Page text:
In July, Texas governor and former presidential candidate Rick Perry signed one of the most restrictive laws on women’s access to abortion in the history of the state. The law would have eliminated abortion services in a majority of the state’s licensed medical facilities, eliminated abortion all together in a pregnancy over 20 weeks and require doctors to have hospital admitting privileges.
But US District Judge Lee Yeakel blocked two main parts of the bill Monday, according to The Washington Post. Yeakel ruled one section put an undue burden on women and another was unconstitutional. This victory comes after a legal challenge from 11 abortion clinics and three doctors, which was filed last month.
The judge disagreed with the law’s requirement that doctors have admitting privileges in hospitals within 30 miles of their clinic and the requirement forcing women to have abortions in surgical clinics rather than taking abortion drugs at their homes.
"[Admitting privileges] does not bear a rational relationship to the legitimate right of the State in preserving and promoting fetal life or a woman's health and, in any event, places a substantial obstacle in the path of a woman seeking an abortion of a nonviable fetus and is thus an undue burden to her," Yeakel wrote in his ruling.
Regarding in-home drug-induced abortions the judge wrote, “[The provisions] do not generally place an undue burden on a woman seeking an abortion, they do if they ban a medication abortion where a physician determines, in appropriate medical judgment, such a procedure is necessary for the preservation of the life or health of the mother."
"The women in Texas have had a huge victory today," said Brigitte Amiri, a senior staff attorney at the American Civil Liberties Union and a member of the trial team, in an interview.
Conservatives and anti–abortion groups haven’t been able to kill Roe versus Wade, which has weathered repeated challenges all the way up to the Supreme Court in D.C., so they have taken the battle on women’s reproductive rights to the state level.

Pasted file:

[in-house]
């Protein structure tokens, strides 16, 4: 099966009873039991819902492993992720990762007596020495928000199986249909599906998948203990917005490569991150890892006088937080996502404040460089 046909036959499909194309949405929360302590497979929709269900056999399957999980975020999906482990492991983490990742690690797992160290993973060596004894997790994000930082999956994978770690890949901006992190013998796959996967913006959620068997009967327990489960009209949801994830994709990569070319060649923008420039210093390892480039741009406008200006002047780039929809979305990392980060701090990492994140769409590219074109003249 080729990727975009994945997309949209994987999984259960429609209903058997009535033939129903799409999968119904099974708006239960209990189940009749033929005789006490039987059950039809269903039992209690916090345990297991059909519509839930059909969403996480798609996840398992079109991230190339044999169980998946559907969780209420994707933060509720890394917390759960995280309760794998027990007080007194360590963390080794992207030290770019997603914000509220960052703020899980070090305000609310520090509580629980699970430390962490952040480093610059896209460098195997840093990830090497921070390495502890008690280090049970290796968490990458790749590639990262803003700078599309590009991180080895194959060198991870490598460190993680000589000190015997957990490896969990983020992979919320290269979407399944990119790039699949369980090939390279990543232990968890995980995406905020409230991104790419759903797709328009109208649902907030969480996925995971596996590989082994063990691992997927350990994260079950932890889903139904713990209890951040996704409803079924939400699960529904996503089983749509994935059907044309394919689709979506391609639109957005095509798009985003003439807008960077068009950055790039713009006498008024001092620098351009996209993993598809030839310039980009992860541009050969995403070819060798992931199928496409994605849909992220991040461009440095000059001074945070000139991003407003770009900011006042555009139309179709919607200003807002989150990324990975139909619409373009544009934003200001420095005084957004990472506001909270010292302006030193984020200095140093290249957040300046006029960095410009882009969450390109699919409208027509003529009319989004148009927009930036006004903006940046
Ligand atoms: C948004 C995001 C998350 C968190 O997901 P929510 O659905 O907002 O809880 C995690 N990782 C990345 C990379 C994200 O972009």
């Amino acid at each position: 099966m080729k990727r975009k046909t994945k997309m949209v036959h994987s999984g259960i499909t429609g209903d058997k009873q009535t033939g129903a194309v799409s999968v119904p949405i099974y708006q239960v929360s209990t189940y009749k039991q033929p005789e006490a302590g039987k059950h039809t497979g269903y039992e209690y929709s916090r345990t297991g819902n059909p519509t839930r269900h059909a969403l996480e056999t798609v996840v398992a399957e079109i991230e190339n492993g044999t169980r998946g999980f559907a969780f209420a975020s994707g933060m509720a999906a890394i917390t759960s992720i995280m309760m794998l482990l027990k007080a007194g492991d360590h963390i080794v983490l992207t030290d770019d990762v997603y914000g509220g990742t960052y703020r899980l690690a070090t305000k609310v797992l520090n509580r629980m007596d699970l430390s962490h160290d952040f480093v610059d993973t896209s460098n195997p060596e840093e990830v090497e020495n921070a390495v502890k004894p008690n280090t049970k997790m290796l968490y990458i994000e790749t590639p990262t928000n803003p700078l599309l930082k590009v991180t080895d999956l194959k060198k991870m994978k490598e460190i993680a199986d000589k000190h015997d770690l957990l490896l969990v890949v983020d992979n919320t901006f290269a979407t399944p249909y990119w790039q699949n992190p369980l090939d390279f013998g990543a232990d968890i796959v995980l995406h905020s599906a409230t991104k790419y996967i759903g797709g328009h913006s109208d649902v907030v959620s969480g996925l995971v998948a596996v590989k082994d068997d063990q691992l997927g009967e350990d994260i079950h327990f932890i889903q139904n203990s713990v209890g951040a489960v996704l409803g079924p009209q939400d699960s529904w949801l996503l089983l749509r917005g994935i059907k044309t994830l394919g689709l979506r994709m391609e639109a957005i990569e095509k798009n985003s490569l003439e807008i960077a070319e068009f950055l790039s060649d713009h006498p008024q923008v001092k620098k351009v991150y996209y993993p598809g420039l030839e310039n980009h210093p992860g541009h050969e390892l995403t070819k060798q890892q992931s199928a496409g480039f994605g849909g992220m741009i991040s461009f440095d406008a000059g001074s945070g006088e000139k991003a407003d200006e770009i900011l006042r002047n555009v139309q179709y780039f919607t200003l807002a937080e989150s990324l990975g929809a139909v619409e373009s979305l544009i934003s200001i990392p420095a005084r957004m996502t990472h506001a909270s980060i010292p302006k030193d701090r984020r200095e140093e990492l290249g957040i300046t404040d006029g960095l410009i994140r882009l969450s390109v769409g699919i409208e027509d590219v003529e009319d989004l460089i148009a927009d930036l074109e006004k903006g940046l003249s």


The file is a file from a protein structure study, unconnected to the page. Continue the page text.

Texas is not alone. So far, 43 laws have been passed to restrict abortions in 17 states.
In addition to the fight going on over abortion rights in Texas Jessica Mason Pieklo wrote in The Rolling Stone about the willingness of conservative lawmakers to sneak attachments restricting abortions onto any bill they can get away with “under political darkness”:
Ohio, anti-choice lawmakers attached to their two-year budget provisions that will defund Planned Parenthood clinics, strip funding from rape crisis centers that provide any information about abortion, reallocate funding to religiously affiliated "crisis pregnancy centers" and, most disturbingly, mandate that doctors provide women seeking abortions information about the presence of a "fetal heartbeat" prior to performing the procedure. In Wisconsin, Republican Governor Scott Walker made good use of the 4th of July holiday to quietly sign a host of new abortion restrictions in his state before being stopped, again, by a federal court.
And president of NARAL Ilyse Hogue points out “the greater the restriction, the more willing conservative lawmakers are to cheat to win.”
Texas attorney general Greg Abbott immediately filed an appeal and the case is expected to end up in the US Supreme Court.
Quote from Playboy Magazine Circa 1980: "If men had babies, abortion would be a sacrament."